On Putin’s, “To forgive the terrorists is up to God, to send them to him is up to me”.
By Sean Francis Han
This is probably the greatest Public Relations (PR) copywriting magnum opus I’ve seen in the past decade.
Because of how absolutely calculated, affective, and untrue it is. Putin has little to no interest in eradicating ISIS. ISIS will never go on a full out offensive against Russia (unless provoked, which we saw in their latest attack on a Russian aircraft).
Russia doesn’t fit into ISIS’s classification of “Western Imperialism” because of their repressive stance on LGBT rights and free speech. Also, a good part of ISIS’s impressive $3 million/day revenue comes from smuggling drugs and arms into – you guessed it – Russia.
So why then does it seem like Putin is hellbent on wiping ISIS off the face of the earth? 2 reasons.
Firstly, it detracts from what’s really going on in Syria: a proxy war between half of the U.S (half because the C.I.A initially tried, unsuccessfully, funding training programs for Syrian rebels and is now all but pulling out of Syria) and Russia. Putin, in opposition to the U.S which is (partially) in support of the Syrian rebels, is funding known dictator, despot, and chemical weapons aficionado, Assad.
Putin has also been making a big show of bombing ISIS, but till now have only been successful in hitting Aleppo and Idlib, neither of which are ISIS strongholds. Some analysts have therefore speculated that Putin is putting on a brilliant PR show; he says he’s bombing ISIS, instead bombs the Syrian Rebels and the Kurds who are just slightly off known ISIS strongholds, and then sits back with a Vodka as the whole world looks in awe at how strong this Russian bear of a man is.
Secondly, it makes Russia look good internationally and helps cover up how weak Russia’s military forces really are. In 2014, Russia spent less that a sixth of what the U.S spent on defence. Watchdog groups have also noted that Russia’s military technology is greatly outdated. Military bases outside of Russia have also been mocked as being “more of a railway than a military base”, and the number of bases is getting smaller.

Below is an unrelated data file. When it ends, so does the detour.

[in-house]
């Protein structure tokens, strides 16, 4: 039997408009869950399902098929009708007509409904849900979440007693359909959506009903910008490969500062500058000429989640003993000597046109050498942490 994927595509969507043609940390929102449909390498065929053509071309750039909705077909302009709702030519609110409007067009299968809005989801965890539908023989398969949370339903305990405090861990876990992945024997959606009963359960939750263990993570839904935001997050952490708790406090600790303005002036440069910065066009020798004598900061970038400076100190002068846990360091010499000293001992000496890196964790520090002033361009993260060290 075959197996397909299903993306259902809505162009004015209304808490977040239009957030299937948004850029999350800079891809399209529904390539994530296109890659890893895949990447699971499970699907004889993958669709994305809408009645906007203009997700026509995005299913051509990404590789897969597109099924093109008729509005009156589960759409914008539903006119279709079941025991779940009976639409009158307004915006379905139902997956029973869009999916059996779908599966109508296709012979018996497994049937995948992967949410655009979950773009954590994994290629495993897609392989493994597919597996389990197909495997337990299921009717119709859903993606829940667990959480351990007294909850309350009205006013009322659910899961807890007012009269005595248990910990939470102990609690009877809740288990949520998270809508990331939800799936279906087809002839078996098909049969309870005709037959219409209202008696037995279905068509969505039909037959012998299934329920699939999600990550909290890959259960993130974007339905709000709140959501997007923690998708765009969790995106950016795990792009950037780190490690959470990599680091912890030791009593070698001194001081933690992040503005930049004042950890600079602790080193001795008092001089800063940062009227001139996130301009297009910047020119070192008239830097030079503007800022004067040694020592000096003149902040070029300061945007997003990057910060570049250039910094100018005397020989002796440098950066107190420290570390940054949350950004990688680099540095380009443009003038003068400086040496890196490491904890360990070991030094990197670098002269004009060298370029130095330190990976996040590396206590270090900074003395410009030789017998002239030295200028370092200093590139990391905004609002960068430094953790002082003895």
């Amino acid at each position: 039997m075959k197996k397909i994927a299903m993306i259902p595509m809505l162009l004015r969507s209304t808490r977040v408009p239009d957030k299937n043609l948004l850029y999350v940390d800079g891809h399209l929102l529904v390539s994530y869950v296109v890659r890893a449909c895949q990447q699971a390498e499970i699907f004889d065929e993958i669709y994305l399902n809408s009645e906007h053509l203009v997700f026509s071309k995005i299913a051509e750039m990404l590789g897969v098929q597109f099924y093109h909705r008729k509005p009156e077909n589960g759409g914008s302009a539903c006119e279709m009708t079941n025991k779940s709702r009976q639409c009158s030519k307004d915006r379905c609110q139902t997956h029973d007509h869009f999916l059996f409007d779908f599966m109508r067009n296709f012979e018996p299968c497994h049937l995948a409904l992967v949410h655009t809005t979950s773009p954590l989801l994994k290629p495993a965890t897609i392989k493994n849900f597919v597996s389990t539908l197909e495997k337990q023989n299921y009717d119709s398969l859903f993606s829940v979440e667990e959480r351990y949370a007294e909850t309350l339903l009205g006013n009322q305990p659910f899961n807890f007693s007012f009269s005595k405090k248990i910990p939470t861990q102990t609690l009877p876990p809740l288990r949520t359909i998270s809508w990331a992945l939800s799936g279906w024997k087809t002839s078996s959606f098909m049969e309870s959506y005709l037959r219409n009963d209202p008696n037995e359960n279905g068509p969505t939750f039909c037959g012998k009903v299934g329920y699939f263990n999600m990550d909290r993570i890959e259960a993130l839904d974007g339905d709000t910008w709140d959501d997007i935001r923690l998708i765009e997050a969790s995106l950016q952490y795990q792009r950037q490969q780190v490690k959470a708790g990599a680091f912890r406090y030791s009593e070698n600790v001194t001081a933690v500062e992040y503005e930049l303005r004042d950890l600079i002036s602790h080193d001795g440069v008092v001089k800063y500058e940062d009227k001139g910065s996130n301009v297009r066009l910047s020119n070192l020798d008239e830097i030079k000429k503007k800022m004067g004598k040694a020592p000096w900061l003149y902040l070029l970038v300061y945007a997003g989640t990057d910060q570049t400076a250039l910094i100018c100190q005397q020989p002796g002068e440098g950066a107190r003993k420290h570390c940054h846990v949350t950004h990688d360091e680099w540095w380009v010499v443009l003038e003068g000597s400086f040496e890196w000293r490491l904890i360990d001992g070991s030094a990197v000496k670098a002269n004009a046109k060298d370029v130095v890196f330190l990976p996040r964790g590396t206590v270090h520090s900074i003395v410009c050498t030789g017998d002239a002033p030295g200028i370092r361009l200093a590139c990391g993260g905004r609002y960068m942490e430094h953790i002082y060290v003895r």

So when Russian expends 25 of its best aircraft and “pounds ISIS”, they’re trying to tell other countries that they’re stronger than they really are. This (as you may have learnt in social studies) is a good method of deterrence. If states, or the people of other countries view Russia as big and strong militarily, they are less likely to face hostility from other countries.
Russia also wants to look good internationally to cover up its human rights violations. When an activist hold up Russia’s god awful level of press freedom (which is only 30 spots above North Korea), or its never-getting-better state of women’s rights, the state can easily turn around and say “but we’re fighting ISIS! We’re good humane people!”
The effectiveness of this PR campaign hasn’t just created results in the mindsets of netizens, it’s nabbed them a military ally in France, which has always been a strong ally of the U.S. Russia basically took advantage of France’s post-Paris Attacks state of anger and confusion and began to pull one of the U.S’s long time allies closer to them.
Putin’s PR campaign manager has effectively managed to take a human rights abuser (let’s not forget the annexation of Crimea just a year ago), who also funds a dictator/mass murderer in Syria with a declining military and economy and turned him into a Russian superhero for the world to gaze at with admiration. There have now been hundreds of thousands of posts from Facebook users proclaiming that Putin’s (seemingly) hardline stance on ISIS is to be admired.
But what these netizens don’t understand is that they’re helping a terrible human being, get away with doing terrible things.